Receiving a herpes zoster (HZ) vaccination, antiviral therapy, or both after an episode of shingles does not reduce the increased risk for acute ischemic stroke associated with the disease, researchers say.
"Surprisingly, we expected to see some modification if you have vaccination or treatment, and tried our best to look at this in different ways, but there was no difference," study author Quanhe Yang, PhD, senior scientist, division of heart disease and stroke prevention, Centers for Disease Control and Prevention, told theheart.org | Medscape Cardiology.
HZ affects about one million Americans each year and is associated with an increased risk for stroke, particularly shortly after infection. A few studies have examined risk modification by HZ vaccination status and antiviral treatment, but sample sizes have been small, outcome definitions varied, and results mixed, he explained.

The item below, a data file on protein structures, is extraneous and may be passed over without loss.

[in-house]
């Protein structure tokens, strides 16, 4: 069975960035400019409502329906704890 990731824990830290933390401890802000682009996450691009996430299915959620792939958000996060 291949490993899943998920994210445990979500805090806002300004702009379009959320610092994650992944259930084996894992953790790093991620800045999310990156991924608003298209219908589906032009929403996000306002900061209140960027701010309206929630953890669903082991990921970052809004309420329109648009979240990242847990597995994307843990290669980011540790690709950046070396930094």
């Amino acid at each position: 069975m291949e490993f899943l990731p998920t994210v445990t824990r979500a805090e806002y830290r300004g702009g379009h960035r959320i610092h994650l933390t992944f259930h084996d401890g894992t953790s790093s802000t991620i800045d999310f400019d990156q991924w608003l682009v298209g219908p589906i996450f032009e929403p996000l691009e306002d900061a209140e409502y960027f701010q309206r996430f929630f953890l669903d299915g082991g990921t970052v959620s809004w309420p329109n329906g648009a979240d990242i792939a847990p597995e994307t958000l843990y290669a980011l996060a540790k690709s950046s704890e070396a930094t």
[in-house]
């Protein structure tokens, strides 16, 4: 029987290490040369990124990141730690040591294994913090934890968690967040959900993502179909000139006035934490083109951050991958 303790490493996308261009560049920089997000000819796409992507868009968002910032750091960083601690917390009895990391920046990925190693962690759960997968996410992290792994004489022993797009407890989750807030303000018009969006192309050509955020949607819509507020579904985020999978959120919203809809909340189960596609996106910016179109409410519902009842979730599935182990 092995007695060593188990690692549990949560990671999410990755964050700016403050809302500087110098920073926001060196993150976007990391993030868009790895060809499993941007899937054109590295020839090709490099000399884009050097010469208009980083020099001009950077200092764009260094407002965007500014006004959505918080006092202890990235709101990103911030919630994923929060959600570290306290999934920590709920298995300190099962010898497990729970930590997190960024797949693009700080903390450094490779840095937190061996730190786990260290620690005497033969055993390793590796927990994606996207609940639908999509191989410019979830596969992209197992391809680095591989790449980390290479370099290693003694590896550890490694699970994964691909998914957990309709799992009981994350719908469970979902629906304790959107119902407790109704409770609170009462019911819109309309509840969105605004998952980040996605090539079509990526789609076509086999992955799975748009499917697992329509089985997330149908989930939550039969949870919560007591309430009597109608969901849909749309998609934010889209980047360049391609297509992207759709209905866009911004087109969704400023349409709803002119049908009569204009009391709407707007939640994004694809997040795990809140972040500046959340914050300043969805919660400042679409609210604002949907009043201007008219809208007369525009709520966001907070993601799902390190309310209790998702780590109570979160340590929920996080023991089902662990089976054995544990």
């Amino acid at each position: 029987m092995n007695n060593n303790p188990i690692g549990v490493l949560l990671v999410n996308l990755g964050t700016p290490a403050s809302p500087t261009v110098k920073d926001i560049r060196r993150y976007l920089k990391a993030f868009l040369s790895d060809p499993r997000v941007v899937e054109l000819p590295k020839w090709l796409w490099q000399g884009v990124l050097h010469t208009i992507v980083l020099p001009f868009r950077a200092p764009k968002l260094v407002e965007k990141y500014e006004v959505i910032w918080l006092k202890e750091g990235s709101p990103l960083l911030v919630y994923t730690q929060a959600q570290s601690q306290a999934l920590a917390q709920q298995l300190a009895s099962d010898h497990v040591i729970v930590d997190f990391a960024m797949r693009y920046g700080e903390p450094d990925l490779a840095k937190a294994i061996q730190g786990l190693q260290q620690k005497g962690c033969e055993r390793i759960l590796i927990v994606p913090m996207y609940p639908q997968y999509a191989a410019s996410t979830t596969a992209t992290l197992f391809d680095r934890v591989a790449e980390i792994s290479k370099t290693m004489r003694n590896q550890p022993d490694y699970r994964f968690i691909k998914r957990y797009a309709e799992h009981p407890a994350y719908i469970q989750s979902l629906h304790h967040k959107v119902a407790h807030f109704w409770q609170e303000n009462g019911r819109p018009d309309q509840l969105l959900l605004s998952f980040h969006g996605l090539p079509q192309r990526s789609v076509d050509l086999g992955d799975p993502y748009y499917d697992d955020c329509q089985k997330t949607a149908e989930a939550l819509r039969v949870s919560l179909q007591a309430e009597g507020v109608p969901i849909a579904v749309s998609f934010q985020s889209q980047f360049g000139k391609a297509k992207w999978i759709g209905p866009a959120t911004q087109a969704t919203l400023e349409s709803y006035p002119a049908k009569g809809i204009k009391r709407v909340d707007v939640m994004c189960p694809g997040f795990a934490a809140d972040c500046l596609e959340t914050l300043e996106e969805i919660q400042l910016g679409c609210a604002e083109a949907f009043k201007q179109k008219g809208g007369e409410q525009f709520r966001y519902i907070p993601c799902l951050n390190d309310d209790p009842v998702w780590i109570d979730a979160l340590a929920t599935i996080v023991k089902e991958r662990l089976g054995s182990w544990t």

Yang and colleagues conducted a self-controlled case series study of 35,186 US Medicare fee-for-service beneficiaries (≥66 years) diagnosed with HZ during 2008 and 2014 and then diagnosed with acute ischemic stroke in the year after the index HZ.
Patients were classified into four groups on the basis of HZ treatment status (no treatment, vaccination with Zostavax [Merck], antiviral treatment only, both vaccination and antivirals) and incident rate ratios (IRRs) calculated for four risk periods (0–14, 15–30, 31–90, and 91–180 days aftet HZ). Patients' average age was 80 to 81 years.